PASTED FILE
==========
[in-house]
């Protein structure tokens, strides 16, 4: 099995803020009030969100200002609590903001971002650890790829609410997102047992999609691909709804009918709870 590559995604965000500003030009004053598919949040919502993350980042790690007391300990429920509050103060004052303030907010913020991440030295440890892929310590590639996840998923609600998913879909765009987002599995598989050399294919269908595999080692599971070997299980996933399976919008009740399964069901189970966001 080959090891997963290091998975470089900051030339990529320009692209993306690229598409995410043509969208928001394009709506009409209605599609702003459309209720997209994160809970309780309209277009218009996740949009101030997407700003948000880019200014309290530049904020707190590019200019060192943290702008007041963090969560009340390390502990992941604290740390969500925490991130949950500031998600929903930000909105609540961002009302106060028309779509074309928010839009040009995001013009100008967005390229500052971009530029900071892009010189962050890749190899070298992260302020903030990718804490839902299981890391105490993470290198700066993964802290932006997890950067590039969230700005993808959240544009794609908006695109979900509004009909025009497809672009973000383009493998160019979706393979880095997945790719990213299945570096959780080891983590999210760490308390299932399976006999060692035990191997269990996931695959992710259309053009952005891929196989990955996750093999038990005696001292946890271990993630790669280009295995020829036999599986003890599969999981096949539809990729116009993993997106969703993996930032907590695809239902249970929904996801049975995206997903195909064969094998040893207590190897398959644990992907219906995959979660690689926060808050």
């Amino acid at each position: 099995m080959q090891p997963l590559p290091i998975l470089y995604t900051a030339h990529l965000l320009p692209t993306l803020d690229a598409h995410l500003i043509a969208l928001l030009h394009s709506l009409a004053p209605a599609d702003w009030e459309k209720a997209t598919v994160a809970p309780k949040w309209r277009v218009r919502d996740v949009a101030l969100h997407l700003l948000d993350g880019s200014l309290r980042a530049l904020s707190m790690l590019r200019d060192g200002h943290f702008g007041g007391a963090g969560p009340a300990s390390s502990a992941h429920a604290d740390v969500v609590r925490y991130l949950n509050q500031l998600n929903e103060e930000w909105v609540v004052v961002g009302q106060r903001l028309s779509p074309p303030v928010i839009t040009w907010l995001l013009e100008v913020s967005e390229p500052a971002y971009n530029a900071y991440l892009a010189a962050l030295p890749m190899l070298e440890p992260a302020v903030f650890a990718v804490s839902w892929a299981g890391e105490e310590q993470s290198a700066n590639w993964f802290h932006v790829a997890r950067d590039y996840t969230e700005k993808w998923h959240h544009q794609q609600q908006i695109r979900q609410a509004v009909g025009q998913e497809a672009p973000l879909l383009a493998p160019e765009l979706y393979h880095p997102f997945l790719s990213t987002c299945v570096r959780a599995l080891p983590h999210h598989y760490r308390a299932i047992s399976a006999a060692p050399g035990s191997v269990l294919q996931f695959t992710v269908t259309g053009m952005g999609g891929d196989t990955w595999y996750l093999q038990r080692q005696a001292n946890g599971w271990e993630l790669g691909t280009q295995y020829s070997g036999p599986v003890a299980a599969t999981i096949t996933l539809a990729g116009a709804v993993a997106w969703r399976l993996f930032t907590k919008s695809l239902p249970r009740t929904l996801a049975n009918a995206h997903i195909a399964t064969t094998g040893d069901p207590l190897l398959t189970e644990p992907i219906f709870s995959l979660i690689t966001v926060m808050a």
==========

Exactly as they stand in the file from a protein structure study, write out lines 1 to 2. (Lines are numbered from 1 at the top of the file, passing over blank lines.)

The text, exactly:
[in-house]
């Protein structure tokens, strides 16, 4: 099995803020009030969100200002609590903001971002650890790829609410997102047992999609691909709804009918709870 590559995604965000500003030009004053598919949040919502993350980042790690007391300990429920509050103060004052303030907010913020991440030295440890892929310590590639996840998923609600998913879909765009987002599995598989050399294919269908595999080692599971070997299980996933399976919008009740399964069901189970966001 080959090891997963290091998975470089900051030339990529320009692209993306690229598409995410043509969208928001394009709506009409209605599609702003459309209720997209994160809970309780309209277009218009996740949009101030997407700003948000880019200014309290530049904020707190590019200019060192943290702008007041963090969560009340390390502990992941604290740390969500925490991130949950500031998600929903930000909105609540961002009302106060028309779509074309928010839009040009995001013009100008967005390229500052971009530029900071892009010189962050890749190899070298992260302020903030990718804490839902299981890391105490993470290198700066993964802290932006997890950067590039969230700005993808959240544009794609908006695109979900509004009909025009497809672009973000383009493998160019979706393979880095997945790719990213299945570096959780080891983590999210760490308390299932399976006999060692035990191997269990996931695959992710259309053009952005891929196989990955996750093999038990005696001292946890271990993630790669280009295995020829036999599986003890599969999981096949539809990729116009993993997106969703993996930032907590695809239902249970929904996801049975995206997903195909064969094998040893207590190897398959644990992907219906995959979660690689926060808050």